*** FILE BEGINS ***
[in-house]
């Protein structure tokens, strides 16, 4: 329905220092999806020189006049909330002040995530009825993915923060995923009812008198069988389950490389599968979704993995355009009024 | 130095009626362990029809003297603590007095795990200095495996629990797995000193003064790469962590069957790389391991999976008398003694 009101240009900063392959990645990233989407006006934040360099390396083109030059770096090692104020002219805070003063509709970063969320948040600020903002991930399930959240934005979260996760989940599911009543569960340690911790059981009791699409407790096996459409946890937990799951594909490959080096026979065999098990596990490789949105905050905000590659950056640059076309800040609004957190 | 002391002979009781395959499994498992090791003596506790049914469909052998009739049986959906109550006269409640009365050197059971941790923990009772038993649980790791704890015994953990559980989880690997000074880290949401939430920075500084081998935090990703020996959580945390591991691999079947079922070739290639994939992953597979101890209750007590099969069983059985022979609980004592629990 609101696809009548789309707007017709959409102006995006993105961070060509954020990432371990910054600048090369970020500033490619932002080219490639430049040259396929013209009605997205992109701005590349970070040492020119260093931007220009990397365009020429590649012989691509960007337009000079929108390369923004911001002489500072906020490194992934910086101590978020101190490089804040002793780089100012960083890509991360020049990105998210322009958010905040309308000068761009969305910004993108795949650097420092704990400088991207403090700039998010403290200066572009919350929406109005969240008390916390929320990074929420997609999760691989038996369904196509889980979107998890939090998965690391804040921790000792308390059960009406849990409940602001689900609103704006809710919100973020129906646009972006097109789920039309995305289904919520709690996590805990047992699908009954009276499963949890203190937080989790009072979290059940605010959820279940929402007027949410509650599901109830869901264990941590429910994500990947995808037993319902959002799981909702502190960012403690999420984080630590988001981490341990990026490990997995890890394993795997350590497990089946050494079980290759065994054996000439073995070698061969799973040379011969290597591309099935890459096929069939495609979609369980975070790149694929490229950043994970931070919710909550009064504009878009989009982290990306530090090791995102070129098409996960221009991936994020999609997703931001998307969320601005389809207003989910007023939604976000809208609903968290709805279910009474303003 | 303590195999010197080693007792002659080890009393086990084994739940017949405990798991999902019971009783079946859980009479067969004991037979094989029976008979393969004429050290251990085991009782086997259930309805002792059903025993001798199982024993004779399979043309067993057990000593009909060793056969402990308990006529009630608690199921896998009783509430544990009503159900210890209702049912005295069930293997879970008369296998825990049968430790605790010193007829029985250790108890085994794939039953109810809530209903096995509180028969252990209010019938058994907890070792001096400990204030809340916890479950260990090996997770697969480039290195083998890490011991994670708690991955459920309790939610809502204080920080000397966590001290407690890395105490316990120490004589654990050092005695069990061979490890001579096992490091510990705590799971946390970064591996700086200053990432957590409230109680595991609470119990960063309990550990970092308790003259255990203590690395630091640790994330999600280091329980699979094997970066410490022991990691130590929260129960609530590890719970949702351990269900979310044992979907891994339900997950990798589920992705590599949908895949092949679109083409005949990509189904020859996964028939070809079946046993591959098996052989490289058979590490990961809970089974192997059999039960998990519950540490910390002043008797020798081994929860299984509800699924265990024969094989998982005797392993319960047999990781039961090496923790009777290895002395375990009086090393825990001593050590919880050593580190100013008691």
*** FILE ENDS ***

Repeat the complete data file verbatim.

[in-house]
């Protein structure tokens, strides 16, 4: 329905220092999806020189006049909330002040995530009825993915923060995923009812008198069988389950490389599968979704993995355009009024 | 130095009626362990029809003297603590007095795990200095495996629990797995000193003064790469962590069957790389391991999976008398003694 009101240009900063392959990645990233989407006006934040360099390396083109030059770096090692104020002219805070003063509709970063969320948040600020903002991930399930959240934005979260996760989940599911009543569960340690911790059981009791699409407790096996459409946890937990799951594909490959080096026979065999098990596990490789949105905050905000590659950056640059076309800040609004957190 | 002391002979009781395959499994498992090791003596506790049914469909052998009739049986959906109550006269409640009365050197059971941790923990009772038993649980790791704890015994953990559980989880690997000074880290949401939430920075500084081998935090990703020996959580945390591991691999079947079922070739290639994939992953597979101890209750007590099969069983059985022979609980004592629990 609101696809009548789309707007017709959409102006995006993105961070060509954020990432371990910054600048090369970020500033490619932002080219490639430049040259396929013209009605997205992109701005590349970070040492020119260093931007220009990397365009020429590649012989691509960007337009000079929108390369923004911001002489500072906020490194992934910086101590978020101190490089804040002793780089100012960083890509991360020049990105998210322009958010905040309308000068761009969305910004993108795949650097420092704990400088991207403090700039998010403290200066572009919350929406109005969240008390916390929320990074929420997609999760691989038996369904196509889980979107998890939090998965690391804040921790000792308390059960009406849990409940602001689900609103704006809710919100973020129906646009972006097109789920039309995305289904919520709690996590805990047992699908009954009276499963949890203190937080989790009072979290059940605010959820279940929402007027949410509650599901109830869901264990941590429910994500990947995808037993319902959002799981909702502190960012403690999420984080630590988001981490341990990026490990997995890890394993795997350590497990089946050494079980290759065994054996000439073995070698061969799973040379011969290597591309099935890459096929069939495609979609369980975070790149694929490229950043994970931070919710909550009064504009878009989009982290990306530090090791995102070129098409996960221009991936994020999609997703931001998307969320601005389809207003989910007023939604976000809208609903968290709805279910009474303003 | 303590195999010197080693007792002659080890009393086990084994739940017949405990798991999902019971009783079946859980009479067969004991037979094989029976008979393969004429050290251990085991009782086997259930309805002792059903025993001798199982024993004779399979043309067993057990000593009909060793056969402990308990006529009630608690199921896998009783509430544990009503159900210890209702049912005295069930293997879970008369296998825990049968430790605790010193007829029985250790108890085994794939039953109810809530209903096995509180028969252990209010019938058994907890070792001096400990204030809340916890479950260990090996997770697969480039290195083998890490011991994670708690991955459920309790939610809502204080920080000397966590001290407690890395105490316990120490004589654990050092005695069990061979490890001579096992490091510990705590799971946390970064591996700086200053990432957590409230109680595991609470119990960063309990550990970092308790003259255990203590690395630091640790994330999600280091329980699979094997970066410490022991990691130590929260129960609530590890719970949702351990269900979310044992979907891994339900997950990798589920992705590599949908895949092949679109083409005949990509189904020859996964028939070809079946046993591959098996052989490289058979590490990961809970089974192997059999039960998990519950540490910390002043008797020798081994929860299984509800699924265990024969094989998982005797392993319960047999990781039961090496923790009777290895002395375990009086090393825990001593050590919880050593580190100013008691």